prion protein by Western blot analysis. Genetic
evaluation revealed the P102L mutation in the prion protein
gene with methionine/valine heterozygosity at codon


I can't understand how they can keep claiming 'low, or no occupational
transmission of CJD' ??? when there have been many cases that should have
raised awareness, and in some cases they did, only to be swept under the rug
as the infamous sporadic CJD, or some other TSE other than the nvCJD of the
ukbsenvcjd only theory. it's a blown theory no one will accept too. lets
look at a few occupational cases. ...TSS

now, some things to ponder ;


1. Do neuritic plaques and tau-positive neurofibrillary tangles indicate
definite AD? Aren't these also found in GSS? What about concurrent AD
and TSE?

2. Are the NPDPSC results conclusive? Do WB results depend on the part
of the brain sampled?

3. Doesn't it seem unlikely the woman would flat-out lie about working
with CWD tissues? (I'm working on this locally.)

4. What about cross-contamination? The lab gets large numbers of
scrapie-infected sheep and CWD-infected deer and elk. I assume the
necropsy area is contaminated with TSEs.

> Approved-By: tom
> Message-ID:
> Date: Mon, 19 Jul 1999 11:21:25 -0800
> Reply-To: Bovine Spongiform Encephalopathy
> Sender: Bovine Spongiform Encephalopathy
> From: tom
> Subject: iatrogenic scrapie from sheep dura mater?
> Someone kindly sent me the full text of a very curious 1993 Lancet
> This is available from the Ovid service -- Lancet itself ironically does
> offer an electronic version this far back.
> An orthopaedic surgeon employed by the lyodura company [Braun Melsungen]
> extracted dura mater from sheep and human cadavers and came down with fast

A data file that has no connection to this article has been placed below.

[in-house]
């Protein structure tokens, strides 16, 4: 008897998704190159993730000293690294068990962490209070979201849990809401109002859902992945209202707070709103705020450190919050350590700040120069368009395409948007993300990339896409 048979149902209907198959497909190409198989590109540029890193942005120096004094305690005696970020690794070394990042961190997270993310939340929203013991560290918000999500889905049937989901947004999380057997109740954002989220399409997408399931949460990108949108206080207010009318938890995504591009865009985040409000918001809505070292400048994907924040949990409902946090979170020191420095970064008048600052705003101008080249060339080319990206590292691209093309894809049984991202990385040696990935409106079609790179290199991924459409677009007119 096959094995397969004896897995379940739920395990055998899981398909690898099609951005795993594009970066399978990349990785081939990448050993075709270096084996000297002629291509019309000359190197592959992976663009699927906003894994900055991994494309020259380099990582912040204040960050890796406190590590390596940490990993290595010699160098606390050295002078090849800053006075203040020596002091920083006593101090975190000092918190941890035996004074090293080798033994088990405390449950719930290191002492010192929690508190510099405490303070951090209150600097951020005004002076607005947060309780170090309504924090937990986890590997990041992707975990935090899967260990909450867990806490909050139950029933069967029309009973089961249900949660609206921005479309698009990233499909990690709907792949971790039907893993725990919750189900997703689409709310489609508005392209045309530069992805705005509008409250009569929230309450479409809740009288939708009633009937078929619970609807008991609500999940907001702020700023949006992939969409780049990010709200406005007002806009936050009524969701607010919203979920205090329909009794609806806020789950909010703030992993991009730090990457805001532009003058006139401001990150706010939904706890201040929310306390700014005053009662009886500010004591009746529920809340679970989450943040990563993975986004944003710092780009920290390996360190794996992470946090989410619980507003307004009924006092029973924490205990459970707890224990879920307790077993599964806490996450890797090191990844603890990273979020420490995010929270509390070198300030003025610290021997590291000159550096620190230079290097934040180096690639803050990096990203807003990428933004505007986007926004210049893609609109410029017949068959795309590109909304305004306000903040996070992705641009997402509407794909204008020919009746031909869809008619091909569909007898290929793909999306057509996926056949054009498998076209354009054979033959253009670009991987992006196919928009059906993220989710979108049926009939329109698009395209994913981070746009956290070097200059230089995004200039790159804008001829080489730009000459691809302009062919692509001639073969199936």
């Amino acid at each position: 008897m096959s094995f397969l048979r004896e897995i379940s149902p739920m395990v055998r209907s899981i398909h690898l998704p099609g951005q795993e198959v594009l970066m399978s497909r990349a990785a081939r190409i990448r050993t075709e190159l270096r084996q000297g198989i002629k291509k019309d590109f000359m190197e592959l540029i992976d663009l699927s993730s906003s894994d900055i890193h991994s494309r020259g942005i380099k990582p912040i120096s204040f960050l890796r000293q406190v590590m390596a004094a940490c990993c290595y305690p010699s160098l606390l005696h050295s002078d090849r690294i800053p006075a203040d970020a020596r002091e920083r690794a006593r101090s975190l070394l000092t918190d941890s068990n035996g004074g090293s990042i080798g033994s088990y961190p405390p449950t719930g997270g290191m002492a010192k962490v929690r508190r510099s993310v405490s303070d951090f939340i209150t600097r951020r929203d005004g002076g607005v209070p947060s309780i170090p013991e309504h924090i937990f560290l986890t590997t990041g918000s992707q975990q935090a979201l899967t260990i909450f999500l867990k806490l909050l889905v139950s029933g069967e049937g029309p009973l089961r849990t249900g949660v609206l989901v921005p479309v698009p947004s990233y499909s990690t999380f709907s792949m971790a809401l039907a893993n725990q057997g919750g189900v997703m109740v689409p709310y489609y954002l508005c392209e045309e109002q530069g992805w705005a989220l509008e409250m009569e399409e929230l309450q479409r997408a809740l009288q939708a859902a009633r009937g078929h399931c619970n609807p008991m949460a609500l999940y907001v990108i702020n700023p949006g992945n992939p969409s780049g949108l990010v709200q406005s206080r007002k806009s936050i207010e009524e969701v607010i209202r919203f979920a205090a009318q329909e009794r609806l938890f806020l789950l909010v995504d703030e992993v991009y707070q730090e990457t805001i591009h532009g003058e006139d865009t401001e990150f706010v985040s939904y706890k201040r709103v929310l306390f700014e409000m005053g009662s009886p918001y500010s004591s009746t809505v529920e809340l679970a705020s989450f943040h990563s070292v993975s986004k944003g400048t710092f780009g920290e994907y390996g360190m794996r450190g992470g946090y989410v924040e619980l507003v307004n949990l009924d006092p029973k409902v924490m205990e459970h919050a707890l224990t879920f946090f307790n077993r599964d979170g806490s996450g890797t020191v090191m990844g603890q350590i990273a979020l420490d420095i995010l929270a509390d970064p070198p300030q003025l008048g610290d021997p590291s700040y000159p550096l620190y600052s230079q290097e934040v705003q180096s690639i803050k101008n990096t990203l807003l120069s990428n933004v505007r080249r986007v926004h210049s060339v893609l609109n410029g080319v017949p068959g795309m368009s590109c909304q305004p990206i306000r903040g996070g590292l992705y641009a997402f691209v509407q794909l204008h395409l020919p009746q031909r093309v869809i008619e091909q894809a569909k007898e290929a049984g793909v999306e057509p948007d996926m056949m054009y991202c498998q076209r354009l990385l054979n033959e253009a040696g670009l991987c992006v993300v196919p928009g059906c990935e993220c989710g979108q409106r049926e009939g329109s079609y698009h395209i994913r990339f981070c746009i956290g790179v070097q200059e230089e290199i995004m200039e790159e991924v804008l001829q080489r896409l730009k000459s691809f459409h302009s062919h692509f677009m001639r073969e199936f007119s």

> CJD 22 years later. The ratio of sheep to human dura mater he collected
> was150 sheep to 12 humans. Apparently the surgeon and the sheep were
> Scrapie has long been present in Germany but reported levels are very low,
> about a flock a year has to be destroyed. I am not aware of any high
> sensitivity tests or random screening every being used in Germany to
> the levels of preclinical animals.
> This raises the question, what did the lyodura company do with so much
> mater from sheep? The market for specialty surgical products was
> overwelmingly in humans in 1968. The Lancet article only says it was for
> research -- but in what species? Perhaps dura mater gives an immune
> response across species after processing, ruling out its use in humans.
> But as far as I know, blood type or other genetic differences do not
> within humans, ie, there is no tissue matching with dura mater.
> I always wondered how CJD could show up from a handful of human dura mater
> donations with sporadic CJD supposedly so rare -- on the other hand, there
> would be no surprise at all if a case of subclinical scrapie showed up in
> 150 sheep.
> This raises the question, have dura mater recipients or the surgeon
> subsequently been strain-typed? This might give a very different outcome
> than other forms of iatrogenic CJD or simply co-classify with pituitary
> growth hormone if route of infection (injected, oral, hereditary, etc.) is
> more important than strain source.
> Otherwise, iatrogenic scrapie (like cwdCJD) is somwhat unpredictable in